Bloomberg about people forced to go to an office to do the same work they have been doing from home:
With Covid cases relatively low, companies are increasingly calling their employees back to in-person work, at least for part of the week. Executives usually cite collaboration and work culture as reasons to return. But once in the office, workers are finding that Zoom meetings are still a central aspect of the day.
Two years working from home have transformed lots of jobs. Where teams are spread across multiple locations it no longer makes sense to go to an office. There is just nothing there, that works better than at home. You just spend a lot of time and money commuting.
Companies have compressed their office space. A lot fewer desks per employee. If you now force them to return to the office, you have to do it part-time. Some at home, some in the office. If your co-workers are at home, why should you be in the office?
We will need some time to understand “hybrid work”. I think going to the office needs to be focused on events. How is it working for you?
15 thoughts on “Forward to the past”
Oh well, yea – I agree to your thoughts.
I’m in the office today – but noone from my team is.
Still, I personally enjoy being in the office exactly to meet other people that are NOT part of my team.
I enjoy talking, socialising and ensuring that I can a glimpse of the challenges other parts of the organization get through.
I’m looking forward to also specifcially meet with others in the office – but I will most probably be working from the office only in the morning (or afternoon).
Why can I do that? Going to the office is a 10min bycicle ride! – It doens’t cost anything and helps me to traing up a bit, too. Obviously, not everyone is in that fortunate situation.
It’s funny, when we were trying to sell Groove networks to an ungrateful public twenty years ago, we foresaw how this was already panning out, we were trying to persuade others, and trying to cater for it. The video implementation wasn’t quite there yet within Groove, but was on the way.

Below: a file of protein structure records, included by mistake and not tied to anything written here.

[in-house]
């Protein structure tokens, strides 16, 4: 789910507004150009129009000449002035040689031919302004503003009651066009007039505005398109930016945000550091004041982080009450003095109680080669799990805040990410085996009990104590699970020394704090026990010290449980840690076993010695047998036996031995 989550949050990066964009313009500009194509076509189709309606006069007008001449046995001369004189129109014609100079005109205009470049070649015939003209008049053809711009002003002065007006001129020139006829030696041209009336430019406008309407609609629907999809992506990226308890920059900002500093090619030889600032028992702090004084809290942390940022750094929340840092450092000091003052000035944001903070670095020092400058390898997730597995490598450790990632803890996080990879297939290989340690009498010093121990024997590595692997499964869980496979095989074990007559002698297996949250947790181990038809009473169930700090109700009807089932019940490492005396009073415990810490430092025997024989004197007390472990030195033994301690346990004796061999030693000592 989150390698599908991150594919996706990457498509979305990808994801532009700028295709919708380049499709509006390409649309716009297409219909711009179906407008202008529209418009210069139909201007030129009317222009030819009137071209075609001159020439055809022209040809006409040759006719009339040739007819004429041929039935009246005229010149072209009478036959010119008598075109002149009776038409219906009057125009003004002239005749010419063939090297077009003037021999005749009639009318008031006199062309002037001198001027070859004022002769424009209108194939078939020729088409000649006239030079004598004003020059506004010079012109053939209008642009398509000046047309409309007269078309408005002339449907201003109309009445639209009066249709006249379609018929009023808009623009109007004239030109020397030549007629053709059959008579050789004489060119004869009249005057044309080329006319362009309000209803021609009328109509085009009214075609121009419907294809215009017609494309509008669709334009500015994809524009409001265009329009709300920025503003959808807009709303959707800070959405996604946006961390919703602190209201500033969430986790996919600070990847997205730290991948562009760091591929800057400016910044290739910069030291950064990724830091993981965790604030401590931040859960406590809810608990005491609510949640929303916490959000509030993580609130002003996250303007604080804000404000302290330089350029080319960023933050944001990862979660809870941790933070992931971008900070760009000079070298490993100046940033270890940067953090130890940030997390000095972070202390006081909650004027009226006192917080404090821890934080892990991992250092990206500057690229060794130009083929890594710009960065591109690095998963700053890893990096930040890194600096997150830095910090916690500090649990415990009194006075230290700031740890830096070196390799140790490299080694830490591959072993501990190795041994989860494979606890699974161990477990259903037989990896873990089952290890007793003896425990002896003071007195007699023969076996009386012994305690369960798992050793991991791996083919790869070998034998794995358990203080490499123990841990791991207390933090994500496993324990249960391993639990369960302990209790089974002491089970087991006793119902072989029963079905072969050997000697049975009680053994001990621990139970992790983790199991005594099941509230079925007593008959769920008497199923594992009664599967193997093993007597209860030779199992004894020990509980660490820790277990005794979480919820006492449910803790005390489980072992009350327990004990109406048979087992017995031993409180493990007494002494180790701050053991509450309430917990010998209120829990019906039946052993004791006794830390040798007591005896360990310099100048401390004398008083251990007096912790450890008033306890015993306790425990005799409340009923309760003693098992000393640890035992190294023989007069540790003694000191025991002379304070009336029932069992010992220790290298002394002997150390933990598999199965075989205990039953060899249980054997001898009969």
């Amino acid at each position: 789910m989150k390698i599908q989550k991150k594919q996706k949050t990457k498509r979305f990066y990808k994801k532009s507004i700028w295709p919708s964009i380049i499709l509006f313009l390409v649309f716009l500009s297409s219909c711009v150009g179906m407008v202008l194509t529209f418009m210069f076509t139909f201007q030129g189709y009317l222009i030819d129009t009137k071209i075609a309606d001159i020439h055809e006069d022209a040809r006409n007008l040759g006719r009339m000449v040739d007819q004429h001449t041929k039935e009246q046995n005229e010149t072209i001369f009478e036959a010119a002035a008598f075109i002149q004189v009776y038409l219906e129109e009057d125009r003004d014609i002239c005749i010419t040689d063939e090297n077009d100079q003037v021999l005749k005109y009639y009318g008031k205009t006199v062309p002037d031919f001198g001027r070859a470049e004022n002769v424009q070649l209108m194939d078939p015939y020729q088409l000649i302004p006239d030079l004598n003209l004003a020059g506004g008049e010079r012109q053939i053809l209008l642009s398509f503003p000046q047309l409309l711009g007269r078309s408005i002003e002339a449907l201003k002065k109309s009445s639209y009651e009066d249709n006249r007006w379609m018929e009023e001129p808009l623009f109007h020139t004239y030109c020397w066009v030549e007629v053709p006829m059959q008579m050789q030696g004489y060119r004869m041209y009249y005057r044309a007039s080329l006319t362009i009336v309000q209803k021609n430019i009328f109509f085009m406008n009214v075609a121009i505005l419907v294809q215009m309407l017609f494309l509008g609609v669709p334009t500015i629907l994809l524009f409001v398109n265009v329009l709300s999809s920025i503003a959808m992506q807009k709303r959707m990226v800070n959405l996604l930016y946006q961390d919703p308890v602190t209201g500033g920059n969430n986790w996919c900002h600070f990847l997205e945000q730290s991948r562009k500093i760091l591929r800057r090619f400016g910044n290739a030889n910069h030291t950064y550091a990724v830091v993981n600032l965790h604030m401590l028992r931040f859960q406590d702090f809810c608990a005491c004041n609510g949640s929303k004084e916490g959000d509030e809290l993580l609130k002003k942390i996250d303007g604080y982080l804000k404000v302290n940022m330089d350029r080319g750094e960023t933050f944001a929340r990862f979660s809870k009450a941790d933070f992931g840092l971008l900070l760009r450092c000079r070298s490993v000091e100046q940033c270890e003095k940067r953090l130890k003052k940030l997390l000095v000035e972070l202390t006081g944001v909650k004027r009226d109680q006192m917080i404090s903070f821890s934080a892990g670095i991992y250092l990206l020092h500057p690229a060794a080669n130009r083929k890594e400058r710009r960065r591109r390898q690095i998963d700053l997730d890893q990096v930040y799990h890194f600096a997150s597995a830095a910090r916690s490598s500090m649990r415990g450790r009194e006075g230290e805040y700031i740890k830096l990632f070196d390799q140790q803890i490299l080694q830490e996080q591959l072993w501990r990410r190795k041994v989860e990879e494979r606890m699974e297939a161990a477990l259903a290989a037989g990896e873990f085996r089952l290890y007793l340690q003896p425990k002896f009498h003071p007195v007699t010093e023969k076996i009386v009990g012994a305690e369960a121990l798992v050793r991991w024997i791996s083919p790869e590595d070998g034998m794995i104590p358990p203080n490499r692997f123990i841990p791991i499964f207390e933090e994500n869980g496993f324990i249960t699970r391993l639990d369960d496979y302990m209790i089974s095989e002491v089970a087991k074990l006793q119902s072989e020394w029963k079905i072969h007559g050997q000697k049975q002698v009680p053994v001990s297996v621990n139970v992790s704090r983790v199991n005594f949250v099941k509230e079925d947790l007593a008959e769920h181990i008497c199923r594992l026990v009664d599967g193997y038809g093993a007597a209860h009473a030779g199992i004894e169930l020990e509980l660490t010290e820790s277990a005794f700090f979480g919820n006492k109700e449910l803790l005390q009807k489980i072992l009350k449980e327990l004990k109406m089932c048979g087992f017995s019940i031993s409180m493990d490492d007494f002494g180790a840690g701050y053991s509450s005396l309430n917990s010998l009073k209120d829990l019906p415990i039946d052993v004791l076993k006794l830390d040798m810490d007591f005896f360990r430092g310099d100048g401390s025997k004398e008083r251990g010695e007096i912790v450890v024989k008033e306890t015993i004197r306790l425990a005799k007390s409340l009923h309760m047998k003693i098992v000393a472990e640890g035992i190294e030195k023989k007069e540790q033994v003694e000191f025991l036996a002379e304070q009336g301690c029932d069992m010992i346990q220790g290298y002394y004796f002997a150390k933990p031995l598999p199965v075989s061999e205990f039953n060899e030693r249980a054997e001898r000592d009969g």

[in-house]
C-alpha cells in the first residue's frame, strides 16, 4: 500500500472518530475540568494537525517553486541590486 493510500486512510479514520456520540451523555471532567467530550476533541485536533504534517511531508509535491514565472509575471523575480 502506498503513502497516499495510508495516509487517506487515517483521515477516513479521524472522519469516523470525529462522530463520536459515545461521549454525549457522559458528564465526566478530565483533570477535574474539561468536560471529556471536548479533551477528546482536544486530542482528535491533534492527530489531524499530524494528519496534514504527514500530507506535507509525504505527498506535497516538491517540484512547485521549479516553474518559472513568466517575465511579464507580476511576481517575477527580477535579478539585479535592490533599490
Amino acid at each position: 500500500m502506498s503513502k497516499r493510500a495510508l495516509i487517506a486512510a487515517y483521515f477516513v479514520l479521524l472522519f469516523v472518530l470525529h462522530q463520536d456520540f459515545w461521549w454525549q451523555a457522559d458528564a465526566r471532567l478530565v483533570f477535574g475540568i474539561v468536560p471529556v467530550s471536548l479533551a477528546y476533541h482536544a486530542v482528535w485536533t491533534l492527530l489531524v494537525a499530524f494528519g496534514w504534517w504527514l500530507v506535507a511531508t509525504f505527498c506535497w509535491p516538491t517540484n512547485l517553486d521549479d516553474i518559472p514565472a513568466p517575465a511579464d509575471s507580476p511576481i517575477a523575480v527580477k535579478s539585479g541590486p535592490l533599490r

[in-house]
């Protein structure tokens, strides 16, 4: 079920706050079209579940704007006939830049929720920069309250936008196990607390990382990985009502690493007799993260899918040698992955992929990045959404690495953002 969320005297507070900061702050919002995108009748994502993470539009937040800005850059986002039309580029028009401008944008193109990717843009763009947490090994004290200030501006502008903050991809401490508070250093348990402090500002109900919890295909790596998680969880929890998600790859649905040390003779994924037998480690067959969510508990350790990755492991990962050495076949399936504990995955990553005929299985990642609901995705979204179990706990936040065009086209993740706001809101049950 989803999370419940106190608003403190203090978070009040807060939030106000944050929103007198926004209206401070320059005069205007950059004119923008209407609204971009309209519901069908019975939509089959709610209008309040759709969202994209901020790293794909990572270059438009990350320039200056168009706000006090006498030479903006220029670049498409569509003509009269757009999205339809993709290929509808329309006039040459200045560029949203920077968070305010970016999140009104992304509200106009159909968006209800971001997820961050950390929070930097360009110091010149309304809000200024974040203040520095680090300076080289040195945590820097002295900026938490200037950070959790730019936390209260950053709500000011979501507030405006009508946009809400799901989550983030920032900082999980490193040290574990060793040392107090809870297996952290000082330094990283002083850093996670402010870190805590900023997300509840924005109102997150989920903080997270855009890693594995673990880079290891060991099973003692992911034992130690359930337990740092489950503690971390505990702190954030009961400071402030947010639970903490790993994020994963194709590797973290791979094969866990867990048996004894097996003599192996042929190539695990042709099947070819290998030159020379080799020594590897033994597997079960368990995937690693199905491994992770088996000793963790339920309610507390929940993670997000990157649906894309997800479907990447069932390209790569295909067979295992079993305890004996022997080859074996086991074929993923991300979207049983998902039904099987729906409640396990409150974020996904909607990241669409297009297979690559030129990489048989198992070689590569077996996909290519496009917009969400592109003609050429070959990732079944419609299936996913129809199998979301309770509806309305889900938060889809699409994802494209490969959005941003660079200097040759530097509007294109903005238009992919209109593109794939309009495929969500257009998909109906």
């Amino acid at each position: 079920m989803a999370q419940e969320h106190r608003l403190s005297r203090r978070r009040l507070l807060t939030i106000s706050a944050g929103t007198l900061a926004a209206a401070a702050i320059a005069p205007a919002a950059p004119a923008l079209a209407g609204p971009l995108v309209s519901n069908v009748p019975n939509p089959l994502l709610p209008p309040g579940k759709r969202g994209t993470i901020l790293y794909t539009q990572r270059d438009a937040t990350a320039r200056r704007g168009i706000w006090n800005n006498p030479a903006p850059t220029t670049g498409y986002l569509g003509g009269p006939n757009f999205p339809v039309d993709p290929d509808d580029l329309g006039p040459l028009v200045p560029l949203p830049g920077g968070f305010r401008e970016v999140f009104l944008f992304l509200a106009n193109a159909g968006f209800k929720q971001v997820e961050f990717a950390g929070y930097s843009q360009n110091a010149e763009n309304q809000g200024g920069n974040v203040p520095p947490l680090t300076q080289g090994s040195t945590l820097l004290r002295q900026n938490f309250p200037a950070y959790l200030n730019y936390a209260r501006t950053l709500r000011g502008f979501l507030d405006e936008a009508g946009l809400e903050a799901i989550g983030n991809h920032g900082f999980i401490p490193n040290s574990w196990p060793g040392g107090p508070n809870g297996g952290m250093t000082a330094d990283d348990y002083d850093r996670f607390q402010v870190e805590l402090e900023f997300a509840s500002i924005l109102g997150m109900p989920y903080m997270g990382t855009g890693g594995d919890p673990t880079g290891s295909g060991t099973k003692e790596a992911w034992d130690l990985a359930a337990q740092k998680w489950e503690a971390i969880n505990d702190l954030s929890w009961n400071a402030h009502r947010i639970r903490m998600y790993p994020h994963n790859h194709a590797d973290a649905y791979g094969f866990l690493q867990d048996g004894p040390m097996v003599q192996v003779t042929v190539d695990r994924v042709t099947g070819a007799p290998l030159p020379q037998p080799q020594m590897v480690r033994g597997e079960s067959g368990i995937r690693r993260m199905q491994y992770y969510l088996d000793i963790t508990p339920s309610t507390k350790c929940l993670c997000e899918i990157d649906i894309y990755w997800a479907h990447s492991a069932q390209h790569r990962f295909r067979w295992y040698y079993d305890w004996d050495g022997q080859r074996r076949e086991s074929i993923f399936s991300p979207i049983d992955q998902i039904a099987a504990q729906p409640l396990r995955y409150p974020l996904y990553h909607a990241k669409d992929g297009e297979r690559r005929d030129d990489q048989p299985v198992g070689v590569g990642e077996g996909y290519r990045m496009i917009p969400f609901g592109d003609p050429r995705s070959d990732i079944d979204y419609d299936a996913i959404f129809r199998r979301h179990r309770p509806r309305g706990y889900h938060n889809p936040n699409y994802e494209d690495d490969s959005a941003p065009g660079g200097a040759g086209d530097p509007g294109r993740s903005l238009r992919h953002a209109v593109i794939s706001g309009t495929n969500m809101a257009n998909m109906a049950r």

The world wasn’t perhaps ready for it then, but increasing fuel costs allied with faster and more reliable networking is pushing workers down that road even without the Covid factor.
Working from home means a decent, productive length of time actually, you know, *doing stuff*, dual screens, a proper chair, decent food and good coffee.
Working from the office means 3 – 4 hours commuting, £50 – £120 in travel costs, and a compressed working day at a shared table with terrible coffee, no screens and limited elbow room.
Ben summed it up nicely – weirdly, Infrastructure in office tends to be worse than at home. Have explicitly been told by corporate IT that I cannot expect same speed / latency from office network as from home DSL. Find the right balance between home and office also making it attractive / useful / worthwhile for people to come in will be the challenge for the near future…
I’ve gone down a slightly different route and rented my own office close to home. It gives me the space and quiet I need, with a ten-minute ‘commute’ separation from home, but without all the negatives associated with a corporate office.
As Ben shared, I simply couldn’t imagine full-time working alongside colleagues in an organisation’s HQ now – it’s been more than 14 years since that was a requirement, thank goodness!
We have cut back our office space. But we can’t do without an office altogether. Some colleagues don’t want to work at home. And occasionally you do want to meet colleagues in person, as well as customers. But it’s almost always about meetings, not about “heads down work”.
I think a lot depends on your age or where you are in your career as well: I was in the office all the time in my twenties, and rightly so. There are requirements for coaching, meetings, “being seen”, and so on. In this day and age, that still needs to happen from time to time I imagine.